More than an aeronautical landmark

Flying VFR in New York City’s Hudson River Corridor, you’re now required to report abeam “Alpine Tower,” a longtime FAA visual reporting point. I was recently reminded of the radio pioneer behind that tower. Don’t know Edwin H. Armstrong? Know why there is no Channel 1 on your TV set? Know why you can listen to radio without headphones?

Alpine Tower is distinctive with its three 150-foot crossbeams on a squat 400-foot tower topping out at 925 MSL. As a “Jersey Boy,” I prided myself knowing the name derives from its location in Alpine, New Jersey, on the Hudson’s west bank north of the George Washington Bridge.

Photo by Susan Conova

Photo by Susan Conova

Turns out, Alpine Tower was the start of commercial FM broadcasting, a technology Armstrong (a mostly forgotten radio pioneer) invented. The tower also symbolizes the tragedy of Armstrong’s life filled with patent suits and a frequency spectrum battle nastier than LightSquared vs. GPS.

You know the story if you read Tom Lewis’ 1991 Empire of the Air (or saw the 1992 Ken Burns PBS documentary.) RCA’s David Sarnoff asked radio genius Edwin Armstrong to eliminate static from AM (amplitude modulation) radio, which dominated American broadcasting before TV. Instead of developing “a little black box” to fix AM, Armstrong invented frequency modulation (FM) — an entirely new transmission method. Sarnoff feared it would obsolete his AM empire. Besides, RCA was developing commercial television. Who wanted better radio?

Armstrong was quickly kicked out of RCA’s experimental lab in the Empire State Building. He soldiered on at Columbia University and at the FM transmitter he self-financed and built at Alpine in 1938. In 1940, the FCC authorized FM broadcasting in the 42-54 mHz band that was to have been TV Channel 1. (Now you know.)

Modulating frequency, rather than amplitude (signal strength), FM was superior to AM. It could reproduce almost the entire frequency range of human hearing. For the first time, broadcast music was realistic to the ear. There was no static from bursts of electrical energy, as from lightning. And FM stations could transmit farther or use lower power and they didn’t interfere with each other. Only the strongest FM signal was heard, not multiple stations simultaneously.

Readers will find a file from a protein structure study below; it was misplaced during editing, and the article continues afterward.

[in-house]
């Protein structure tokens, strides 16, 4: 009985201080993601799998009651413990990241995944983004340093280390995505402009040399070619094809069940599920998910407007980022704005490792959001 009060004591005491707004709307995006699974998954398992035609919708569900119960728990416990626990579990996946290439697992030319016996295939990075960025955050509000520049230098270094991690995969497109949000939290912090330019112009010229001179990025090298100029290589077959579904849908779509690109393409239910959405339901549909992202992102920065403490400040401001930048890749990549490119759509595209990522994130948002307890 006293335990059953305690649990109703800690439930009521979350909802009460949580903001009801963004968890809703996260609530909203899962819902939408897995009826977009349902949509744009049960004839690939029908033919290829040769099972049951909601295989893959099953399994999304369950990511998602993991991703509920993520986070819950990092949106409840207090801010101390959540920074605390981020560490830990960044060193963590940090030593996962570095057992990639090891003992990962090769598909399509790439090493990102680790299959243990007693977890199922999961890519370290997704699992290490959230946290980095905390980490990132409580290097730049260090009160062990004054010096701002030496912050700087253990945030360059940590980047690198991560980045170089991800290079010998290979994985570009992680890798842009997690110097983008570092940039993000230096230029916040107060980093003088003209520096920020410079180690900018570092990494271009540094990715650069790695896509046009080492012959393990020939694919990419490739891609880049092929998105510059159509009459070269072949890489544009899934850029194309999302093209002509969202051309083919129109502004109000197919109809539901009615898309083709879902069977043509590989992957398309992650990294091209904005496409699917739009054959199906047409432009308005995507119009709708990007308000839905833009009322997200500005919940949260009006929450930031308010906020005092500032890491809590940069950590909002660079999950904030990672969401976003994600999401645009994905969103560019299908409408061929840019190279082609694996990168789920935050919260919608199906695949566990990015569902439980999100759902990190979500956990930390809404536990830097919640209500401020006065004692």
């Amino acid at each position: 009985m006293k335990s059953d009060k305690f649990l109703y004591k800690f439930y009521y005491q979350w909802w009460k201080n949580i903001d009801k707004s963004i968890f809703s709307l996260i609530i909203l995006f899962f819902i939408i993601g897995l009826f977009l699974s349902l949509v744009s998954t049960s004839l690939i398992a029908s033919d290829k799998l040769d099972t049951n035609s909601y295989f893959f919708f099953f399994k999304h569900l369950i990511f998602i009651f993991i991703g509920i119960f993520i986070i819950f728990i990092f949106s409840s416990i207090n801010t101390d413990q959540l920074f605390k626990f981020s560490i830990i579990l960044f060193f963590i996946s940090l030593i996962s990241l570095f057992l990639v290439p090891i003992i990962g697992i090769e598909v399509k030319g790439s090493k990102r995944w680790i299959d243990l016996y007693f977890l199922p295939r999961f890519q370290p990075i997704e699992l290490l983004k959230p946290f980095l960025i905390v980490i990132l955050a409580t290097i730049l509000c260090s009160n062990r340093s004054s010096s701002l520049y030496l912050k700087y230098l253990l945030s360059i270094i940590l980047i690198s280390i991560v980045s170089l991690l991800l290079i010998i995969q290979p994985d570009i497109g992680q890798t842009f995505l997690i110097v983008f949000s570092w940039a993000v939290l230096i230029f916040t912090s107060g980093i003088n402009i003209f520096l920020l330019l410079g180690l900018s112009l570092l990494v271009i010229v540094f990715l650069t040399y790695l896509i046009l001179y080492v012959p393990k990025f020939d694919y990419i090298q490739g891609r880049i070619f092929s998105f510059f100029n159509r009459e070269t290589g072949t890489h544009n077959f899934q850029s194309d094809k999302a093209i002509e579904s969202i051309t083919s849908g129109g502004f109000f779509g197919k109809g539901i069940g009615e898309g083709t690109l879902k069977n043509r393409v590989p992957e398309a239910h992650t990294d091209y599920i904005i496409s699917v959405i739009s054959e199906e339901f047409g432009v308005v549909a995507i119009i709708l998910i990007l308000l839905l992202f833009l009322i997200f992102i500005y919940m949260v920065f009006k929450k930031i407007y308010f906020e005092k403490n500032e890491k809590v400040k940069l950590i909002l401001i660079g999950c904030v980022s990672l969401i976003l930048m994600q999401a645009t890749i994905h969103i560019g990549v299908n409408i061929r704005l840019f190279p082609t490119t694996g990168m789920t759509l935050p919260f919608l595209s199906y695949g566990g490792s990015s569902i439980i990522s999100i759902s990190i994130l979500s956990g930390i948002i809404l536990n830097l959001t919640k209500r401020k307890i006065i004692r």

FM signals penetrated the ionosphere rather than bouncing back to earth creating nighttime interference a thousand miles away. “Skip distance” no longer required power reductions or station shut-downs after sundown. (FM’s ionosphere penetration later enabled radio communications with spacecraft.)

Armstrong’s W2XMN (later WFMN) began transmitting from Alpine Tower in 1941 on 42.8 mHz. It could be heard loud and clear 100 miles away at the tip of Long Island. The innovator next put FM on radio’s Yankee Network throughout New England using inexpensive FM-based relays to local stations. The industry fought back. AT&T, for instance, wanted to protect its role in distribution of network radio by land line.

The big blow, however, was the old bugaboo of frequency (spectrum) allocation. In 1945, RCA got the FCC to move FM broadcasting to today’s 88-108 mHz band — justified, in part, by the supposed threat of the 1948-49 sunspot season. So by FCC fiat, a half-million new FM radios were obsolete. I first learned of this as a kid, discovering a discarded FM radio with “wrong” dial numbers in my aunt’s attic.

Police radio took over FM’s original frequencies (putting an end to listening in on local cops with your living room set.) But the big impact was on FM broadcasting, setting back its growth a decade or more. Most broadcasters could not afford to re-equip stations so soon after their initial investment. FM did not achieve aggregate industry profitability until 1975, and then only after the introduction of FM stereo.

The impact on Armstrong was far worse. After decades fighting patent suits, Armstrong took his life in January 1954. On March 31 that year, WFMN was switched off.

But Alpine Tower is still in use today, and played a key role after 9/11 when transmitters atop the World Trade Center tumbled. A week later, New Yorkers got back five of their TV stations from back-ups on Alpine Tower.

Edwin H. Armstrong invented key basic technologies making modern radio and TV possible. Their technical names, some derived from Greek, can be tough to grasp today. We take it all for granted. But Armstrong’s regenerative circuit (1912) amplified radio reception so it could be heard through loudspeakers, not just headphones. His super-heterodyne circuit (1918) made home receivers both affordable and user-friendly in the 1920s. Heck, even the sound on broadcast television is transmitted via FM, invented by Armstrong in 1933. And for that he wasn’t paid a dime in his lifetime.